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    Great Falls Montana
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    Default Re: hot queenless hive questions

    Bottom line is you have queen cells in that mean colony that are in day six. Ten days from now they will emerge or have emerged the day before. Make your check for cells a week or eight days if you want to end that genetic line.

  11. #11
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    Nov 2012
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    Davie, Florida, USA
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    Default Re: hot queenless hive questions

    Bevy...In my inexperienced opinion, even with a hot queen, why declare they are Africanized? Do you have something to support the frame to frame build out of brood to determine Africanization? I am not questioning you in the least, but truly, having seen some of the same happenings myself (and in your basic geographical area) and truly curious as to what backs these theories up. I have always been proud of my fastidious queen. Anything you have to back this up would be appreciated so I know what to look for.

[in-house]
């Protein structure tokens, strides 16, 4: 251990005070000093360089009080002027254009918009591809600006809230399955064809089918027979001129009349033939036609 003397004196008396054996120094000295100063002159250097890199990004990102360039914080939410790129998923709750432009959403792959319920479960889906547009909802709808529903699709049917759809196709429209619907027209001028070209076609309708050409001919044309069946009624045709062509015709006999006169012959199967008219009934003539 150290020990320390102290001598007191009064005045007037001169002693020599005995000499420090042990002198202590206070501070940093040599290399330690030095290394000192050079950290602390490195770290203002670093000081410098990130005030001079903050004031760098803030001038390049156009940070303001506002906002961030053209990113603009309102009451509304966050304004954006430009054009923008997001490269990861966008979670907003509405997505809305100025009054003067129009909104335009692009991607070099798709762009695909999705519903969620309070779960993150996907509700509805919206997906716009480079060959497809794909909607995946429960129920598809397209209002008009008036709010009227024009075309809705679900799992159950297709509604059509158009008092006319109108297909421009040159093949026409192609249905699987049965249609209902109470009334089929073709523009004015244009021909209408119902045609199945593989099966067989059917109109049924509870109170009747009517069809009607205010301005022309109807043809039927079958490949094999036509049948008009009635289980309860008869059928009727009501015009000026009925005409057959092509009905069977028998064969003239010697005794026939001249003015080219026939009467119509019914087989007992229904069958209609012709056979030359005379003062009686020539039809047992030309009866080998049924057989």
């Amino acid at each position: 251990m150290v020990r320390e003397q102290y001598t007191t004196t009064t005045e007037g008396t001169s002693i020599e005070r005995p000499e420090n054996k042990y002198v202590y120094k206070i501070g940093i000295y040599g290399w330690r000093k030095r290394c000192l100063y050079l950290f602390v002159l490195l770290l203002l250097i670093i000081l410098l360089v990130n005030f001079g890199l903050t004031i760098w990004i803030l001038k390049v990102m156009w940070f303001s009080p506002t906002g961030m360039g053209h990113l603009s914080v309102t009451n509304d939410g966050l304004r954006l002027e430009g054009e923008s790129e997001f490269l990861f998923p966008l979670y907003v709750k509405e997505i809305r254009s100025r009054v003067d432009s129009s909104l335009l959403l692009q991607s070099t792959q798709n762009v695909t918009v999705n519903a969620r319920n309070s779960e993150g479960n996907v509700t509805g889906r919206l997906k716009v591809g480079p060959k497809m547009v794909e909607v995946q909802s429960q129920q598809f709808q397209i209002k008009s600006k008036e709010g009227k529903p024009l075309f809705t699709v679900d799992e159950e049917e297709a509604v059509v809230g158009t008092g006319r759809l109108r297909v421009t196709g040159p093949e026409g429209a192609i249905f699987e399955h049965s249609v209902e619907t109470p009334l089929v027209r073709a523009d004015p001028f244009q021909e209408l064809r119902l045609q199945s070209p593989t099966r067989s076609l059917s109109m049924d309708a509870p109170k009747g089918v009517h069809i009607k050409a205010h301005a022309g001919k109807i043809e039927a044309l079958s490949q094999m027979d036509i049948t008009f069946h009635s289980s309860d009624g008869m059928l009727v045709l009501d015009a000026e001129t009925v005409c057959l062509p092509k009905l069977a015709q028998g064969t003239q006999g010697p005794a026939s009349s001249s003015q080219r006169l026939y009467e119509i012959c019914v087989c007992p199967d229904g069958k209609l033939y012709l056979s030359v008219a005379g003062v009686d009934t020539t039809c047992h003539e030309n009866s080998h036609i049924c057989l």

I can't help you on your re-stack questions...I would have split them into two or three at this time of year here, and either re-queened, or let them queen themselves. Again, that is just my inexperienced opinion.

    Hope it all works out for you! Looking forward to your input, too! Thanks!

  12. #12
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    Default Re: hot queenless hive questions

    Miami, I went to the Bee College last March including the Master Beekeeper program the day before the College up at St Augustine. I took workshops they had on Africanized bees because I sometimes do removals/cutouts, bait boxes, and I am not a fan of buying queens (not that I don't buy queens, I do if I need to). I took a class that's given for pest control operators, up until the part where they talked about the chemical extermination of AHB.